The death toll in Norway’s deadliest day of terrorism is up to 91. The man behind it, 32-year-old Anders Behring Breivik, is a frequent poster of anti-Muslim screeds on Christian fundamentalist websites.

AP (“91 killed in Norway island massacre, capital blast“):

A Norwegian dressed as a police officer gunned down at least 84 people at an island youth retreat before being arrested, police said Saturday. Investigators are still searching the surrounding waters, where people fled the attack, which followed an explosion in nearby Oslo that killed seven.

The mass shootings are among the worst in history. With the blast outside the prime minister’s office, they formed the deadliest day of terror in Western Europe since the 2004 Madrid train bombings killed 191.

Police official Roger Andresen told reporters that the total death toll was now 91 and that a suspect was in custody being questioned for both assaults and is cooperating with the investigators.

Though police did not release his name, Norwegian national broadcaster NRK identified him as 32-year-old Anders Behring Breivik and said police searched his Oslo apartment overnight. NRK and other Norwegian media posted pictures of the blond, blue-eyed Norwegian.

“He is clear on the point that he wants to explain himself,” Roger Andresen told reporters Saturday.

National police chief Sveinung Sponheim told NRK that the suspected gunman’s Internet postings “suggest that he has some political traits directed toward the right, and anti-Muslim views, but whether that was a motivation for the actual act remains to be seen.”

Andersen said the suspect posted on websites with Christian fundamentalist tendencies. He did not describe the websites in any more details.

A police official said the suspect appears to have acted alone in both attacks, and that “it seems like this is not linked to any international terrorist organizations at all.” The official spoke on condition of anonymity because that information had not been officially released by Norway’s police.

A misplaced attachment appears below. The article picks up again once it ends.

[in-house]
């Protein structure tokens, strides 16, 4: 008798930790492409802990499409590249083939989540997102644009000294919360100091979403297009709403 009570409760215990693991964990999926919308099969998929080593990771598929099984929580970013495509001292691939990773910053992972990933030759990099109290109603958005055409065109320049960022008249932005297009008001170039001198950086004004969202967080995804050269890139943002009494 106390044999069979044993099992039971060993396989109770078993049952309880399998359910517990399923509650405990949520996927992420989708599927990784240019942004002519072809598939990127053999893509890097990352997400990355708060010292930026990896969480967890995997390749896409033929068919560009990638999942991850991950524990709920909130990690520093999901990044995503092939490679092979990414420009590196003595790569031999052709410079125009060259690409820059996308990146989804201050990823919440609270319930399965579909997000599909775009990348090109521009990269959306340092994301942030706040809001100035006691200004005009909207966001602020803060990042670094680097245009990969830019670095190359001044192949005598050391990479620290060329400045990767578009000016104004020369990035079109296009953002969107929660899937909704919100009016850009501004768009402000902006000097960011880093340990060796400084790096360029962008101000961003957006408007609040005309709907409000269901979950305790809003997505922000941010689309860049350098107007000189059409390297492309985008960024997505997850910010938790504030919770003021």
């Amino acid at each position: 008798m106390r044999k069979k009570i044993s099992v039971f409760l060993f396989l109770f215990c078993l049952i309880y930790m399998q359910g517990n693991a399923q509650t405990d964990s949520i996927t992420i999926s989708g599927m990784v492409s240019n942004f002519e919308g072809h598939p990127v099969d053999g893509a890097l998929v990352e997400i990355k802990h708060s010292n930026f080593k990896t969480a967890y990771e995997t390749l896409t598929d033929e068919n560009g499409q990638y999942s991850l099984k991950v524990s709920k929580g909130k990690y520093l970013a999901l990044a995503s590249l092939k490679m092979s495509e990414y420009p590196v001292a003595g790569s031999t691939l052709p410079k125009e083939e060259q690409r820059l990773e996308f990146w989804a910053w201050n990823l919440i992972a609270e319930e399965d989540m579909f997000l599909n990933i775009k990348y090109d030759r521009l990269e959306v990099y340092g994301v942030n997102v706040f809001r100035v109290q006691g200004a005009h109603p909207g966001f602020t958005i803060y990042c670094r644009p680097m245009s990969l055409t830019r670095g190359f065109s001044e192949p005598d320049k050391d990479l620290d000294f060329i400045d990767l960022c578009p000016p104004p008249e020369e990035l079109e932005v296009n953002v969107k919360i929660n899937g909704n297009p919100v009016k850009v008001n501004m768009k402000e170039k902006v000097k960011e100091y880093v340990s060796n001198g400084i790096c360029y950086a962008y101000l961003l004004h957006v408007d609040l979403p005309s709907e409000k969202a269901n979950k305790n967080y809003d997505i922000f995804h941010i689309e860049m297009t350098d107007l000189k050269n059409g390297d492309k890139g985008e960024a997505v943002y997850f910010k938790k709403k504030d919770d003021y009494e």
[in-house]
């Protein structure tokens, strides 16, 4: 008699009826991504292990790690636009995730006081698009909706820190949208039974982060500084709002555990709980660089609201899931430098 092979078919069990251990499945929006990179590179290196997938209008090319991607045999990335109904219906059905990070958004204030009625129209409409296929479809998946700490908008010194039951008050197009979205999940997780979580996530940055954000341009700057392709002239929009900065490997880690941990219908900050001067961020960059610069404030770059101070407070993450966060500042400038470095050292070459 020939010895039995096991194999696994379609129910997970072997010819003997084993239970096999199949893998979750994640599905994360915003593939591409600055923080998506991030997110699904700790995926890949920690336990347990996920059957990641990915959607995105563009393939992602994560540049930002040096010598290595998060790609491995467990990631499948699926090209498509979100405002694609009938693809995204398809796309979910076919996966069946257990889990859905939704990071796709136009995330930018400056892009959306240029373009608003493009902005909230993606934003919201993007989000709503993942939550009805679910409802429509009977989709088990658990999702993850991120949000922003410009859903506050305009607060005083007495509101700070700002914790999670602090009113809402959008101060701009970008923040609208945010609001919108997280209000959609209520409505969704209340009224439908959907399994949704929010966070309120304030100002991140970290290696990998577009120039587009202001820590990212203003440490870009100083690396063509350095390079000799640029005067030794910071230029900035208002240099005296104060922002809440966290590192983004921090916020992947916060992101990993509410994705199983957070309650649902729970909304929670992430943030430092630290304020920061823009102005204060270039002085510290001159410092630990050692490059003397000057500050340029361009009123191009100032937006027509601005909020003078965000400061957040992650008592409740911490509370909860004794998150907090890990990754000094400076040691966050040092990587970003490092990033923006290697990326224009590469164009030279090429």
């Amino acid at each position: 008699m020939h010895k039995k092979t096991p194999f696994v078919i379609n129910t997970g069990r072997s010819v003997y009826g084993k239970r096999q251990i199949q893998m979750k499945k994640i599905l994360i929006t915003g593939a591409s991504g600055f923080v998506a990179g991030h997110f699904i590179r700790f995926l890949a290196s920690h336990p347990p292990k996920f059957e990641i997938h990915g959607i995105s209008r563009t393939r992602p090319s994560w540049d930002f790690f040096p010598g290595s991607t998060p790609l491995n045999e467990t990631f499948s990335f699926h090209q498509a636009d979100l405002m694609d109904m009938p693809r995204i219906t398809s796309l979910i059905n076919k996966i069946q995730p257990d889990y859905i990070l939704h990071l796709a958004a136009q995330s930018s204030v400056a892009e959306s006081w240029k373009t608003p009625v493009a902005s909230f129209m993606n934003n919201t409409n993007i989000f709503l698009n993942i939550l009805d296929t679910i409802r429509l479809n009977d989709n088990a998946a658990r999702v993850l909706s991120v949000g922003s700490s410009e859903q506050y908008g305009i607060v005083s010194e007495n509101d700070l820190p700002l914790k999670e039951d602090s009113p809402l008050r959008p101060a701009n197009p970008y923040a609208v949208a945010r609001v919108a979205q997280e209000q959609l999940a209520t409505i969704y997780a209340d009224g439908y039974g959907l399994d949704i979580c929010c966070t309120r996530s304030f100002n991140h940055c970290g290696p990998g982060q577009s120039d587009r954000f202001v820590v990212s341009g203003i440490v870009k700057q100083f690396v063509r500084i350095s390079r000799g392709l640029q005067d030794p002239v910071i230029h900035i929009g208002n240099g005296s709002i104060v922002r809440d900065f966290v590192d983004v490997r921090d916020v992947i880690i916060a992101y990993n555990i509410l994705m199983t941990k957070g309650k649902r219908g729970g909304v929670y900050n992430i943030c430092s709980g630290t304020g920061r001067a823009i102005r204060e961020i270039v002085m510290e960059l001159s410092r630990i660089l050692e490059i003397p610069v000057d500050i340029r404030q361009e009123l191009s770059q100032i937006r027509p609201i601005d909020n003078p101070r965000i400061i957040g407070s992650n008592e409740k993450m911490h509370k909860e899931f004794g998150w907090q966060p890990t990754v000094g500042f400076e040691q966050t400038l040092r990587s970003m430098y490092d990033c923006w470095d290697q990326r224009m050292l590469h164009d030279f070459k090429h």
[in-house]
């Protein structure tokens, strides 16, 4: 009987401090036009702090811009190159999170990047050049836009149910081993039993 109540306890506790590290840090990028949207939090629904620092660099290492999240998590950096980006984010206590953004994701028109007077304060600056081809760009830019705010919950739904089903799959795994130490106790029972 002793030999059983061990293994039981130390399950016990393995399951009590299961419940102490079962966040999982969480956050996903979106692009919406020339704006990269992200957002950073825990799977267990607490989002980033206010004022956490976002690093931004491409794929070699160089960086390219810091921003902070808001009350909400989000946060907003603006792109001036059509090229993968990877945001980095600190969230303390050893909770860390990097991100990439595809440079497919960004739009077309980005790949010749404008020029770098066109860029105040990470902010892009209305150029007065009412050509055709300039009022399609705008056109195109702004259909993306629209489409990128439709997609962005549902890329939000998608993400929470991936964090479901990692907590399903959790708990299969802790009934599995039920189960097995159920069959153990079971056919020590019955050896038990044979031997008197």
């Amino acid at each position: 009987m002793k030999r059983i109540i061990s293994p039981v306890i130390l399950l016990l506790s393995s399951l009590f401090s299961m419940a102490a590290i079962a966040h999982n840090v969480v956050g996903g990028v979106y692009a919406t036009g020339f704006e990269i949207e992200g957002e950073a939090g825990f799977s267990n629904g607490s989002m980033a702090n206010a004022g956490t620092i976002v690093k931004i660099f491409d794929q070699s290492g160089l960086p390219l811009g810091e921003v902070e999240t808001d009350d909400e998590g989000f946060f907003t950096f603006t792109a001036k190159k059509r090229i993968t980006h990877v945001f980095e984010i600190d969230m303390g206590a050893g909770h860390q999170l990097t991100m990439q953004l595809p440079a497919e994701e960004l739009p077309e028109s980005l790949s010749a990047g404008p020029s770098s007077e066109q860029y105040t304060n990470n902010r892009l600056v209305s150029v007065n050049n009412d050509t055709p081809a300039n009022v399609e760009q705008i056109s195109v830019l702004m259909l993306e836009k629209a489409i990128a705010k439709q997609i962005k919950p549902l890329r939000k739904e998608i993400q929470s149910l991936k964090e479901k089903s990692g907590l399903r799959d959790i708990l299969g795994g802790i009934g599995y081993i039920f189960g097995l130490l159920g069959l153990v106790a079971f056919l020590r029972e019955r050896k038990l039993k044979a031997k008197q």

“It seems it’s not Islamic-terror related,” the official said. “This seems like a madman’s work.”

Multiple reports say the police believe Breivik is “linked” to the bombing as well as being the perpetrator of the shooting. “The police have every reason to believe there is a connection between the explosions and what happened at Utoya,” the police said. Indeed, he appears to have used the bombing to set up the massacre: “He travelled on the ferry boat from the mainland over to that little inland island posing as a police officer, saying he was there to do research in connection with the bomb blasts,” NRK journalist Ole Torp told the BBC.

While following and passing along bits of information on the breaking story yesterday on Twitter, I was taken to task by some for being too credulous and unwilling to definitively assert that al Qaeda or other Islamist terrorists were behind the attacks. As it turns out, I was actually too forward leaning in defending that as the obvious working assumption.

Breaking news and instant analysis are a bad combination. They’re also an occupational hazard of journalism and punditry.

I still recall the panicked speculation on the live coverage of the aftermath of the assassination attempt of President Reagan 30 years ago, including erroneous report—repeated on all three of the American broadcast networks—that White House press secretary James Brady had died from his wounds.  ABC News anchor Frank Reynolds, a close friend of Brady’s, had to report both the death and the error. Upon getting the welcome news, a visibly upset Reynolds exclaimed, “Let’s get it nailed down…somebody…let’s find out! Let’s get it straight so we can report this thing accurately!”

When tragedies are unfolding and information is scant, however, the incentives are to get as much information out as fast as possible, even if much of it is inaccurate. And as much air time as possible is filled with “experts,” whose expertise is often tangentially related to the crisis and are hamstrung by the need for rampant speculation, to do instant analysis. The inevitable result is that they will fall into their comfort zone, analyzing by drawing analogies with past events that have some similarities.

We’ve now shifted from “this is Norway’s 9/11” to “this is Norway’s Oklahoma City.”

The investigators still don’t have complete information about this monstrous crime and they’re almost certainly not sharing everything they have with us. But, if the Oklahoma City analogy holds up, it would be fitting in one respect: The instant analysis in Oklahoma City was that it was the work of Islamist groups. While a natural assumption two years after the 1993 World Trade Center bombing, it was completely wrong.

James Joyner is managing editor of the Atlantic Council.

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